Will a transition to 450mm wafers leave equipment suppliers behind?

by Debra Vogler, Senior Technical Editor, Solid State Technology

The spirited debate about whether or not the industry should migrate to 450mm wafers continued last week at the International Symposium on Semiconductor Manufacturing (ISSM, Oct. 15-17, Santa Clara, CA). Provocative questions and commentary from some of the presentations could make one pause and ask a question: what if the industry decided to transition to 450mm wafers, but no one showed up at the party? And it’s not just the equipment suppliers, but the IC manufacturers, that may have to take a second look at a transition.

A case in point is the situation in which IC manufacturers now find themselves. “Today, the top 10 companies have 70% of 300mm capacity, and that percentage will go up every year,” observed Nick Bright, EVP at Lam Research. “Every wafer size change tends to consolidate the industry.” He pointed out that while 70% of the profit in the industry comes from companies with >$10B in revenues, about 100 companies making semiconductors today have >$100M in revenues, but they are trailing-edge in terms of where the profitability lies. Meanwhile, the number of companies and alliances investing >$1B in capex/yr going forward is coming down to about 10, and Bright predicts a further reduction in the number of players.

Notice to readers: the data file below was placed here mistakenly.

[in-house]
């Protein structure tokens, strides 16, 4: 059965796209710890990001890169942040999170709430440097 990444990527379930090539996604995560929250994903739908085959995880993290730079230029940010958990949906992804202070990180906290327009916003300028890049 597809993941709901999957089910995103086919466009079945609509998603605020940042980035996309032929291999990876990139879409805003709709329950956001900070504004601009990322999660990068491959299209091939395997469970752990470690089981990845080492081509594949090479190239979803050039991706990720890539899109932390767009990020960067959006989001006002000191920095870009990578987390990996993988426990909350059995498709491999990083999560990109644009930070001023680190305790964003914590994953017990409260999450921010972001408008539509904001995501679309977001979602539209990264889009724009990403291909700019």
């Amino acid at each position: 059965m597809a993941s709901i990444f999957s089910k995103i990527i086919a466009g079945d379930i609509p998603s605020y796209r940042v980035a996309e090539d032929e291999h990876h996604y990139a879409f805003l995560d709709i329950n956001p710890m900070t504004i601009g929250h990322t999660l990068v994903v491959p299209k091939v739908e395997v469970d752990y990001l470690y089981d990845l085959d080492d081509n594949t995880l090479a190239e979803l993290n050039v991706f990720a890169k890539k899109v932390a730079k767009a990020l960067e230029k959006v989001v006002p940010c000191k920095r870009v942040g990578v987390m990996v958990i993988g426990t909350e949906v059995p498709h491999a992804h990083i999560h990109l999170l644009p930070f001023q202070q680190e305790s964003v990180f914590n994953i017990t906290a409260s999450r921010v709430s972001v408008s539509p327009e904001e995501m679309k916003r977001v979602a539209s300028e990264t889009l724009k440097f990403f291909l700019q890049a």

“There are some players at both ends doing very well in terms of profitability, but it’s the middle that is getting squeezed,” he told conference attendees. “As you go forward, only the very rich can afford to keep up the game [of Moore’s Law].”

In the past, the priorities for semiconductor manufacturers have included technology to shrink, device reliability, cost, and cycle times (CT). Bright told the audience that the new priorities for IC manufacturers are as follows: CT, operational costs, R&D costs, technology capability, and technology alliances — with device reliability now simply assumed. IDMs have been moving more and more to the foundries, enabling them to change their P&Ls by reducing R&D costs and operational costs separately, he noted. And IC manufacturers are going to need a much broader technology capability in terms of packaging and materials, especially if 3D structures take off.

Additional pressure on IC manufacturers comes from the divergence between logic and memory manufacturing in terms of the cost to produce 10,000 wafer starts. According to Bright, if the costs are normalized, the cost of logic has gone up about 42%, while that of memory has decreased about 29% — so it’s no surprise that the memory manufacturers are the ones buying most of the of new equipment, retiring 200mm equipment in the process. The discrepancy in memory manufacturers’ spending on new equipment vs. what foundries are spending is even more pronounced given that IDMs are moving more work to foundries to utilize their production capacity, he observed.